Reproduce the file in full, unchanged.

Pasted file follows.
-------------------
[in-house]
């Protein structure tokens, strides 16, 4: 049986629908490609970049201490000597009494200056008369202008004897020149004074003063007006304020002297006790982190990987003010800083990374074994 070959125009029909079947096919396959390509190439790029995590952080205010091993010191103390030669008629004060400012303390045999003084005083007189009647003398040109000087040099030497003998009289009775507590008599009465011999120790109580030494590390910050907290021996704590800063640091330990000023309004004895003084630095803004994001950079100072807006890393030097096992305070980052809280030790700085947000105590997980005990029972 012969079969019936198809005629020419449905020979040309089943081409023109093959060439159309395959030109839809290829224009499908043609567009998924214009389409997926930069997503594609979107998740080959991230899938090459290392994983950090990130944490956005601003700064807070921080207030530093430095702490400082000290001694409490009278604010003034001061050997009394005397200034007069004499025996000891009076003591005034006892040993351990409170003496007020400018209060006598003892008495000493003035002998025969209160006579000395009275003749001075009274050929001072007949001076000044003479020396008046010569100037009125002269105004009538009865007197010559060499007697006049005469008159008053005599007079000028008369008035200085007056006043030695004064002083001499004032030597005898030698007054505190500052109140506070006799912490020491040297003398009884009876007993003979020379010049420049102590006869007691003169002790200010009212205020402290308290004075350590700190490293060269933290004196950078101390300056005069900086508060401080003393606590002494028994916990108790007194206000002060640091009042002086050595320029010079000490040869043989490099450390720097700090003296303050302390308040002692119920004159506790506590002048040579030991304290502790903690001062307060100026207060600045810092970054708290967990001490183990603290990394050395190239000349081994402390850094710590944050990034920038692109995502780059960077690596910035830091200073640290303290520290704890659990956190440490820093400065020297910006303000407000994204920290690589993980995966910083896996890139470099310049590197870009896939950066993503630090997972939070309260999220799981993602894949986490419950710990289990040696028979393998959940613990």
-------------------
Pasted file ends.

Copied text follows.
[in-house]
């Protein structure tokens, strides 16, 4: 049986629908490609970049201490000597009494200056008369202008004897020149004074003063007006304020002297006790982190990987003010800083990374074994 070959125009029909079947096919396959390509190439790029995590952080205010091993010191103390030669008629004060400012303390045999003084005083007189009647003398040109000087040099030497003998009289009775507590008599009465011999120790109580030494590390910050907290021996704590800063640091330990000023309004004895003084630095803004994001950079100072807006890393030097096992305070980052809280030790700085947000105590997980005990029972 012969079969019936198809005629020419449905020979040309089943081409023109093959060439159309395959030109839809290829224009499908043609567009998924214009389409997926930069997503594609979107998740080959991230899938090459290392994983950090990130944490956005601003700064807070921080207030530093430095702490400082000290001694409490009278604010003034001061050997009394005397200034007069004499025996000891009076003591005034006892040993351990409170003496007020400018209060006598003892008495000493003035002998025969209160006579000395009275003749001075009274050929001072007949001076000044003479020396008046010569100037009125002269105004009538009865007197010559060499007697006049005469008159008053005599007079000028008369008035200085007056006043030695004064002083001499004032030597005898030698007054505190500052109140506070006799912490020491040297003398009884009876007993003979020379010049420049102590006869007691003169002790200010009212205020402290308290004075350590700190490293060269933290004196950078101390300056005069900086508060401080003393606590002494028994916990108790007194206000002060640091009042002086050595320029010079000490040869043989490099450390720097700090003296303050302390308040002692119920004159506790506590002048040579030991304290502790903690001062307060100026207060600045810092970054708290967990001490183990603290990394050395190239000349081994402390850094710590944050990034920038692109995502780059960077690596910035830091200073640290303290520290704890659990956190440490820093400065020297910006303000407000994204920290690589993980995966910083896996890139470099310049590197870009896939950066993503630090997972939070309260999220799981993602894949986490419950710990289990040696028979393998959940613990």